Seeking Liberty

Liberty is the Fruit from Which All Progress Grows

Hate crime legislation makes some more equal than others

Disclaimer: Let me say from the start, I am not homophobic.  My best friend from high school is openly gay.  I have known and been and continue to be friends with many homosexuals.  What you are about to read is not an attack on homosexuals, bisexuals or transgendered people.  It is a critique of the very idea of “hate crimes” legislation, nothing more.

The fact that I must post such a disclaimer is horrifyingly emblematic of our politically correct society.


The Senate passed new “hate crimes” legislation for violent crimes against homosexuals, transgendered people and so forth.  The legislation makes it a Federal crime to make a violent attack on a homosexual, et al, and gives Federal law enforcement the ability to “assist” local law enforcement when dealing with such crimes.

My question is, why is it more important that a criminal attack a person because they are a minority, a woman, or gay, than because the criminal wanted to take their wallet?  In the end, it’s all violent crime.  The crime is the violent act.  The motive is an aspect of the crime, not the crime itself.

In essence, we are criminalizing one form of thought over another.  Not one form of crime, but one form of thought.Just because a criminal commits an act because that criminal does not like their victim’s skin color or lifestyle does not make the crime special.  It does not make the crime unique or uncanny.  It makes it despicable, but all violent crime is despicable.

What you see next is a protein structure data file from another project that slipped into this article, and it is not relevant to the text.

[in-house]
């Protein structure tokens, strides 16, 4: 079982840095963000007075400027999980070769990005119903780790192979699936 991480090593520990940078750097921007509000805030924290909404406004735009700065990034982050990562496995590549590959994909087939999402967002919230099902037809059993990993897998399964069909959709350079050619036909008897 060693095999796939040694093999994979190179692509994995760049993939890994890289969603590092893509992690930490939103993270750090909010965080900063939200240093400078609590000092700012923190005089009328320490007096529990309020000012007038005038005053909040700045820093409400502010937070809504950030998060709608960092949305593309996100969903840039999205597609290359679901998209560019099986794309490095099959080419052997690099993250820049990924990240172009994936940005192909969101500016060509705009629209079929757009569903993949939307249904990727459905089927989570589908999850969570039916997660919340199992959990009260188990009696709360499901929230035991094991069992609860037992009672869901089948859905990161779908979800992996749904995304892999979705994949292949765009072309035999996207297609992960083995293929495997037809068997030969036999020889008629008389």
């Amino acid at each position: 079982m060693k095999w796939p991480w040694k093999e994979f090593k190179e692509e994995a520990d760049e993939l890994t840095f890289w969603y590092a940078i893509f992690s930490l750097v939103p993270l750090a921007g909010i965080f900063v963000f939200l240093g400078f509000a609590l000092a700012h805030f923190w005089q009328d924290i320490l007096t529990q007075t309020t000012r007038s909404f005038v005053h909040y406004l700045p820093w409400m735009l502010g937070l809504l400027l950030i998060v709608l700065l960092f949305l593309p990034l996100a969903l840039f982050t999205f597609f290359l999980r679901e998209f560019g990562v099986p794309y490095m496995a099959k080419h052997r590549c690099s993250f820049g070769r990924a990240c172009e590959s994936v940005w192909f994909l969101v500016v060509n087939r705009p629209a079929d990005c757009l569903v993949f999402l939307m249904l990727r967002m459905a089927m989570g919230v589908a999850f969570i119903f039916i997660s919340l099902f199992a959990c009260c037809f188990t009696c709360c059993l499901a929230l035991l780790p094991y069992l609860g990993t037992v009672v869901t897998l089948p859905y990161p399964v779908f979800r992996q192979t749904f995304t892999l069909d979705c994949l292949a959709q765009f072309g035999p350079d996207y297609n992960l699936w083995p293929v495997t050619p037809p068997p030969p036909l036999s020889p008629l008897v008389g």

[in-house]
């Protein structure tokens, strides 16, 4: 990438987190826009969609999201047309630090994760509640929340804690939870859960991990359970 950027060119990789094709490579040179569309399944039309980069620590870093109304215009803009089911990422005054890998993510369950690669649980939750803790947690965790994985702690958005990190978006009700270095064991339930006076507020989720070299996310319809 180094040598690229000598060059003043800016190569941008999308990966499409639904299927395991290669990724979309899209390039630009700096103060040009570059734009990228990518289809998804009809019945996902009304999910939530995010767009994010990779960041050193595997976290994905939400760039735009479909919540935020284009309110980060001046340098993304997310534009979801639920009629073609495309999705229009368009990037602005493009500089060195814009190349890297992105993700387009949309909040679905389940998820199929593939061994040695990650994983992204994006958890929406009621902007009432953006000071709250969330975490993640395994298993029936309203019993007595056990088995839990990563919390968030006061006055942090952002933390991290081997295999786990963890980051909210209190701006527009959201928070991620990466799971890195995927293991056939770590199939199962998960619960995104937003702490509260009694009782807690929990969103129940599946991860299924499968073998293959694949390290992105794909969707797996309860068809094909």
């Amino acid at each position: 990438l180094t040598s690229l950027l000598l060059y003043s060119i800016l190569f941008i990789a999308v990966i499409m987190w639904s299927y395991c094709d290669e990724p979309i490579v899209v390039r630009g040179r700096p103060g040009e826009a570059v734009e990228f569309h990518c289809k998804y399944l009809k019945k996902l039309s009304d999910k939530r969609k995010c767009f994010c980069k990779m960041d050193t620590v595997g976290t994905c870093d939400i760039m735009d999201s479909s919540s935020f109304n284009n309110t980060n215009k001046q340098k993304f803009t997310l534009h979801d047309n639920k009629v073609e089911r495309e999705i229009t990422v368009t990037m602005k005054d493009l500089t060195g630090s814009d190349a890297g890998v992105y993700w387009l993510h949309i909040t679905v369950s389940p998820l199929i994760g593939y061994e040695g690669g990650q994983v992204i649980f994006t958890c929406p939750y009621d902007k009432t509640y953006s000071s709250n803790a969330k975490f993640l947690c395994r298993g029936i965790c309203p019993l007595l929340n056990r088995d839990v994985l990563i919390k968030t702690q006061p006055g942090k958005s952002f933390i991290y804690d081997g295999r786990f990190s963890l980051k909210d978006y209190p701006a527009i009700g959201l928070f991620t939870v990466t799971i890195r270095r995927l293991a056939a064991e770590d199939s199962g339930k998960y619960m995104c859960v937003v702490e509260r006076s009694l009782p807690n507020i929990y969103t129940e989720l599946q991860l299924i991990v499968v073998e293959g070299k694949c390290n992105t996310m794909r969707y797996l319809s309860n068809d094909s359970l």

In addition, the fact that Congress specifies “classes” of people ignores the basic truth that hate is universal:  Hate is not limited to whites, homophobes or any other traditionally-viewed bigotry originators.  Minorities, homosexuals and members any other “protected class” are just as capable of hate and so-called “hate crimes.”  By specifying these protected classes, Congress actually creates a de-facto bill of attainder:  The legislation targets the members of the groups that are not protected for special punishment.  In this case, the bill of attainder requires a criminal trial first, but the intent is clear: Create special punishments based upon membership (or lack thereof) in a particular group.

Worse than this, the fact that hate crimes legislation gives special punishment based upon the criminal’s motive, their thinking process.  It is criminalizing thought.  In a free society, we are supposed to be allowed whatever thoughts we like, so long as we do not act upon them and harm, defraud or otherwise injure another person.  As disgusting and reprehensible as racism may be, it must also be permissible in a free society.

There should be no difference between a violent criminal act against a straight white man as the same violent act against a homosexual latino woman.  Making distinctions for a criminal’s motive, especially when large groups are specifically excluded, is simply wrong.  Since sentiment is so heavily tied to motive in this legislation, regular crime can be confused as hate crime:  Just because a racist white man attacks a black man does not mean the crime was a hate crime.  The while the sentiment of the perpetrator may have been racist, their motivation may have had little or nothing to do with race.